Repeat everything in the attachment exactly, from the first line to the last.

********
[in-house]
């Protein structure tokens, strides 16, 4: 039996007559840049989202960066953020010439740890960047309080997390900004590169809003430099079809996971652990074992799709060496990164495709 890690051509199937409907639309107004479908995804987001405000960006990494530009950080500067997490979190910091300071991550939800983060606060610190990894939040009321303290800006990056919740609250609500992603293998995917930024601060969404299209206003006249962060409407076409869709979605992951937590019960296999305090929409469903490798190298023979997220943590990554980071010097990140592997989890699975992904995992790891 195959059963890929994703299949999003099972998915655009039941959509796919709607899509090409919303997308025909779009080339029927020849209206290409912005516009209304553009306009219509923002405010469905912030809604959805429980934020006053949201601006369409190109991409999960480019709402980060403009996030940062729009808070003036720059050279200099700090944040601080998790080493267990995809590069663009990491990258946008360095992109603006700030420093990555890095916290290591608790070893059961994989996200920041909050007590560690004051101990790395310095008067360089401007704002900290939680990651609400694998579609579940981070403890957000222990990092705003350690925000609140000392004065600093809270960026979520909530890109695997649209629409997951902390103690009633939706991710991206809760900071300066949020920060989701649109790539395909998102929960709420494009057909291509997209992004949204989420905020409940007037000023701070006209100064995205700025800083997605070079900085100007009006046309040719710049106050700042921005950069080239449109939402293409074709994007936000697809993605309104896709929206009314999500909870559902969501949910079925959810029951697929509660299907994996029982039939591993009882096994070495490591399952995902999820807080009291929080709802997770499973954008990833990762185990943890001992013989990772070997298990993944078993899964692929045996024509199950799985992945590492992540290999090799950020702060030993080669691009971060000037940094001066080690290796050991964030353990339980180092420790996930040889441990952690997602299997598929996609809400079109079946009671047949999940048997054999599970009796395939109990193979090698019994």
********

[in-house]
């Protein structure tokens, strides 16, 4: 039996007559840049989202960066953020010439740890960047309080997390900004590169809003430099079809996971652990074992799709060496990164495709 890690051509199937409907639309107004479908995804987001405000960006990494530009950080500067997490979190910091300071991550939800983060606060610190990894939040009321303290800006990056919740609250609500992603293998995917930024601060969404299209206003006249962060409407076409869709979605992951937590019960296999305090929409469903490798190298023979997220943590990554980071010097990140592997989890699975992904995992790891 195959059963890929994703299949999003099972998915655009039941959509796919709607899509090409919303997308025909779009080339029927020849209206290409912005516009209304553009306009219509923002405010469905912030809604959805429980934020006053949201601006369409190109991409999960480019709402980060403009996030940062729009808070003036720059050279200099700090944040601080998790080493267990995809590069663009990491990258946008360095992109603006700030420093990555890095916290290591608790070893059961994989996200920041909050007590560690004051101990790395310095008067360089401007704002900290939680990651609400694998579609579940981070403890957000222990990092705003350690925000609140000392004065600093809270960026979520909530890109695997649209629409997951902390103690009633939706991710991206809760900071300066949020920060989701649109790539395909998102929960709420494009057909291509997209992004949204989420905020409940007037000023701070006209100064995205700025800083997605070079900085100007009006046309040719710049106050700042921005950069080239449109939402293409074709994007936000697809993605309104896709929206009314999500909870559902969501949910079925959810029951697929509660299907994996029982039939591993009882096994070495490591399952995902999820807080009291929080709802997770499973954008990833990762185990943890001992013989990772070997298990993944078993899964692929045996024509199950799985992945590492992540290999090799950020702060030993080669691009971060000037940094001066080690290796050991964030353990339980180092420790996930040889441990952690997602299997598929996609809400079109079946009671047949999940048997054999599970009796395939109990193979090698019994």